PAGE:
The parties disagree over the standard the district court should have used to determine whether there was "evident partiality" in Goldman. See 9 U.S.C. § 10(a)(2). Their disagreement may stem from the "absence of a consensus on the meaning of 'evident partiality'" amongst federal courts. See Montez v. Prudential Sec, Inc., 260 F.3d 980, 983 (8th Cir. 2001). The Supreme Court has construed the term only once: In Commonwealth Coatings Corp. v. Continental Casualty Co., 393 U.S. 145 (1968), it held that there was evident partiality in a "supposedly neutral" arbitrator who did not disclose that one of the parties to the arbitration was a "repeated and significant" customer of his consulting business and that he had rendered services to the party "on the very projects involved in [the arbitration]." See id. at 146. But in reaching that holding the Court provided little guidance on how to evaluate cases where the arbitrator's undisclosed relationship reveals a relationship that is more tenuous. Our own case law reflects the "uncertainty" over the proper interpretation of the term "evident partiality" that followed the Commonwealth Coatings decision. See Olson v. Merrill Lynch, Pierce, Fenner & Smith, Inc., 51 F.3d 157, 159 (8th Cir. 1995).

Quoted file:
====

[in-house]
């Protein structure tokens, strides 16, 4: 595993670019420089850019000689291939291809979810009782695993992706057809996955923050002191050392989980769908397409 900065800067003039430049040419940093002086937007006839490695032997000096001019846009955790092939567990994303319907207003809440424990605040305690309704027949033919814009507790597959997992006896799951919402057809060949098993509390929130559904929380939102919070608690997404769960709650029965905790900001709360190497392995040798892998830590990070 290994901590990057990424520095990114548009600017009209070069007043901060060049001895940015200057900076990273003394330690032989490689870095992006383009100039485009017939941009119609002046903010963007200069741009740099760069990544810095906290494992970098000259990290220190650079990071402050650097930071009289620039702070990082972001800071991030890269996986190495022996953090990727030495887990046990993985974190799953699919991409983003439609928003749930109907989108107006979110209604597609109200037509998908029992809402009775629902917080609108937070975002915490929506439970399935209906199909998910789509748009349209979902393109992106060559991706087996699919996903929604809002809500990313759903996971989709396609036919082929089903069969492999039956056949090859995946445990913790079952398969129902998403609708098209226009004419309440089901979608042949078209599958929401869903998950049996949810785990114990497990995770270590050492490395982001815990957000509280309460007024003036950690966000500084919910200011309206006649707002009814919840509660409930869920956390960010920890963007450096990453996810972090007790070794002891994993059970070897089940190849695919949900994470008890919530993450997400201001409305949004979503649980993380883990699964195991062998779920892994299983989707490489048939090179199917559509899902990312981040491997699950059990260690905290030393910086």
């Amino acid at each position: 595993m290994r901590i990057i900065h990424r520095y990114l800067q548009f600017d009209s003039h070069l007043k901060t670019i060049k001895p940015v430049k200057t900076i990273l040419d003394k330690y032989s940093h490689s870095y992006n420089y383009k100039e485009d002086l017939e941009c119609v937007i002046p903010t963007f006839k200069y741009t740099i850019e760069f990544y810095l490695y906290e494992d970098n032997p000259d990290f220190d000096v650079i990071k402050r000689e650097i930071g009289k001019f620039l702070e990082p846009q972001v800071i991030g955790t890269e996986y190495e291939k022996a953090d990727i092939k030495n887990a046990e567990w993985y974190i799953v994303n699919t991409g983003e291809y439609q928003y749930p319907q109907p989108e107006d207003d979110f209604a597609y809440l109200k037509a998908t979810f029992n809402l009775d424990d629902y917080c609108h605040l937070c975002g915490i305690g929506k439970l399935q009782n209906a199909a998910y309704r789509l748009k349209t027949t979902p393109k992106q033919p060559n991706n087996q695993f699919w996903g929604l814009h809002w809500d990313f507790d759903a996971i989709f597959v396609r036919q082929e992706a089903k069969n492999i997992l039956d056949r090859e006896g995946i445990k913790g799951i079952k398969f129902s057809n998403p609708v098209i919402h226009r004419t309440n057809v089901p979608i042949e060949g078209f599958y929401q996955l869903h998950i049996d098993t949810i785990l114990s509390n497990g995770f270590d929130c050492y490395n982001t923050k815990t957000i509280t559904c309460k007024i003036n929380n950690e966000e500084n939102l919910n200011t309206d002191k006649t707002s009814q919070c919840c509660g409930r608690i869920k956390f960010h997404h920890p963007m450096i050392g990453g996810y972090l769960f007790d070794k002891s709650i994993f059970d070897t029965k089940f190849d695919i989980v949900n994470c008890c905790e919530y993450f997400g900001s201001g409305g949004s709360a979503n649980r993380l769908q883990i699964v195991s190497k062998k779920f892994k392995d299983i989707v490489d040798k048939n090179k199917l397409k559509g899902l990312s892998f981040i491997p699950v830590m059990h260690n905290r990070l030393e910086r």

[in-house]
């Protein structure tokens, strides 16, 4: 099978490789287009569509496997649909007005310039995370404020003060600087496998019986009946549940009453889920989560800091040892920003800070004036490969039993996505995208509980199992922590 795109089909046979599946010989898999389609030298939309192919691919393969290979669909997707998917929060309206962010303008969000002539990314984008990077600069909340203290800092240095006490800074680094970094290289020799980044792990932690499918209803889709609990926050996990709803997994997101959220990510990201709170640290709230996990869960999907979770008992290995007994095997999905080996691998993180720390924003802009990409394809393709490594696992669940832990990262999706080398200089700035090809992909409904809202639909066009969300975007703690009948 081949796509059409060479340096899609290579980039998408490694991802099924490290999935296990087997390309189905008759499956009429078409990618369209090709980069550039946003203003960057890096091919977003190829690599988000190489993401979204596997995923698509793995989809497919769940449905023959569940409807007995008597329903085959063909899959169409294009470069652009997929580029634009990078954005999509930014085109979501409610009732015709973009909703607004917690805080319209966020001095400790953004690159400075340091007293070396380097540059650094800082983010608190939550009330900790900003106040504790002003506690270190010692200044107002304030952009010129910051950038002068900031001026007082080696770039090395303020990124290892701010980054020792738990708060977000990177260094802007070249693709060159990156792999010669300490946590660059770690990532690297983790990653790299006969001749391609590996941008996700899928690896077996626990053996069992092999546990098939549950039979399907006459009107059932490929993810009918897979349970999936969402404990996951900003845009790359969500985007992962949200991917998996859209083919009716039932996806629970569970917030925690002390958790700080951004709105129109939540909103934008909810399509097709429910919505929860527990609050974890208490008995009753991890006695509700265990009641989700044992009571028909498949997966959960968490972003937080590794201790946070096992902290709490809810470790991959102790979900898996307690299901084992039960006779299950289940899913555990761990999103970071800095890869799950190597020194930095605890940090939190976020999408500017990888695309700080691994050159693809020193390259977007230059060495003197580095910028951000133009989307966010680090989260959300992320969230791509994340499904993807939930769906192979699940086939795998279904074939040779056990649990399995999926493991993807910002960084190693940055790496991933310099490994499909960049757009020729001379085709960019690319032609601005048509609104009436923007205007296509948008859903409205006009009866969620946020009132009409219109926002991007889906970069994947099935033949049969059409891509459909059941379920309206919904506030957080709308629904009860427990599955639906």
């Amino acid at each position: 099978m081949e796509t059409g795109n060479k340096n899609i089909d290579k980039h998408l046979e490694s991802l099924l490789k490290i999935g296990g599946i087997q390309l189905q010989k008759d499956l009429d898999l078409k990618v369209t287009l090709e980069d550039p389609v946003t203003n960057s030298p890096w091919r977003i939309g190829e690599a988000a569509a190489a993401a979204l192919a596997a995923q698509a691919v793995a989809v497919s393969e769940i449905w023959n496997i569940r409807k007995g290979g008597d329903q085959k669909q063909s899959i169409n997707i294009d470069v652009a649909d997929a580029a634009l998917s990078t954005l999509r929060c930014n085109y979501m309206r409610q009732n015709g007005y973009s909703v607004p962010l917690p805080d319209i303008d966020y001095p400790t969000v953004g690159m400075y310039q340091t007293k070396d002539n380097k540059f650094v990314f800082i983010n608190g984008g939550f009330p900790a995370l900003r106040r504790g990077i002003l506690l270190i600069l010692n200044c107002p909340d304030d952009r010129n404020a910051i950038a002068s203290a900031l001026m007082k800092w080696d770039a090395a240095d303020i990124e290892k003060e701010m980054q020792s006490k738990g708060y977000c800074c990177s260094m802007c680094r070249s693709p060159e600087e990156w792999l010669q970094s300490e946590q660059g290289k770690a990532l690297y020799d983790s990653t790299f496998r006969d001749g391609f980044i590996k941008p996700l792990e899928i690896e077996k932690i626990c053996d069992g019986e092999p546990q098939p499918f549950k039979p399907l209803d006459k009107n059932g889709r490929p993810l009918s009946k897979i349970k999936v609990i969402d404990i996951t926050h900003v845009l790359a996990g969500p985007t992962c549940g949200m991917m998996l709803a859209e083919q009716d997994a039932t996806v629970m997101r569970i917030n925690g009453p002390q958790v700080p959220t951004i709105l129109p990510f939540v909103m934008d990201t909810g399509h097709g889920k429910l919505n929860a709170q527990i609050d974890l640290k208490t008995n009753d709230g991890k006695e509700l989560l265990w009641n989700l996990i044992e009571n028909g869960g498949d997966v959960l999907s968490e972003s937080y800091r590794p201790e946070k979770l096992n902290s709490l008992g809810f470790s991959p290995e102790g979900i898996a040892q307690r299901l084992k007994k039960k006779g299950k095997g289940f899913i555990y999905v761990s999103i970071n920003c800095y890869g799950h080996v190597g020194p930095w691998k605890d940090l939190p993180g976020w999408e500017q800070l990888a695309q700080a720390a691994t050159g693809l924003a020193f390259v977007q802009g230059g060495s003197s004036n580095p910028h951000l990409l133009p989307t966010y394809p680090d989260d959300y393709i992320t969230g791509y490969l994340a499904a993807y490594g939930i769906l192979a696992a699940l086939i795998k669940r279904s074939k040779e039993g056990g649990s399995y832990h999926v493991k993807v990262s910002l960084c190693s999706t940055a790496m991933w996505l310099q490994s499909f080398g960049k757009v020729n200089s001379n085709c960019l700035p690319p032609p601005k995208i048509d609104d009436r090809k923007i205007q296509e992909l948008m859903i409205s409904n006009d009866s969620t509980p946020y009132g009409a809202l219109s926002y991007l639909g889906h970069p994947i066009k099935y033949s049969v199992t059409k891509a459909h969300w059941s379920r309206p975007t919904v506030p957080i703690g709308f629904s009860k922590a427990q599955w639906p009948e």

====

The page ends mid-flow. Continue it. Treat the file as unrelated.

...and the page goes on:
Our earliest constructions of the term indicated that evident partiality exists wherever an undisclosed relationship "creates an impression of possible bias." See id.; see also PaineWebber Grp., Inc. v. Zinsmeyer Trs. P'ship, 187 F.3d 988, 995 (8th Cir. 1999). We later stated it exists wherever an undisclosed relationship "casts significant doubt on the arbitrator's impartiality." See Delta Mine Holding, 280 F.3d at 821-22. More recently, albeit in cases where the parties allowed interested arbitrators, we held that the relationship must "objectively demonstrate such a degree of partiality that a reasonable person could assume that the arbitrator had improper motives." See Dow Corning Corp. v. Safety Nat'l Cas. Corp., 335 F.3d 742, 750 (8th Cir. 2003); see also Williams v. NFL, 582 F.3d 863, 885 (8th Cir. 2009). So over time our interpretation of evident partiality has migrated in the salutary direction of its plain and ordinary meaning. SeeHardtv. Reliance Standard Life Ins. Co., 560 U.S. 242, 251 (2010). We need not decide which of our constructions of the term binds us as a matter of circuit precedent, seeMader v. United States, 654 F.3d 794, 800 (8th Cir. 2011) (en banc), since Ploetz has not shown Goldman had evident partiality under any of them.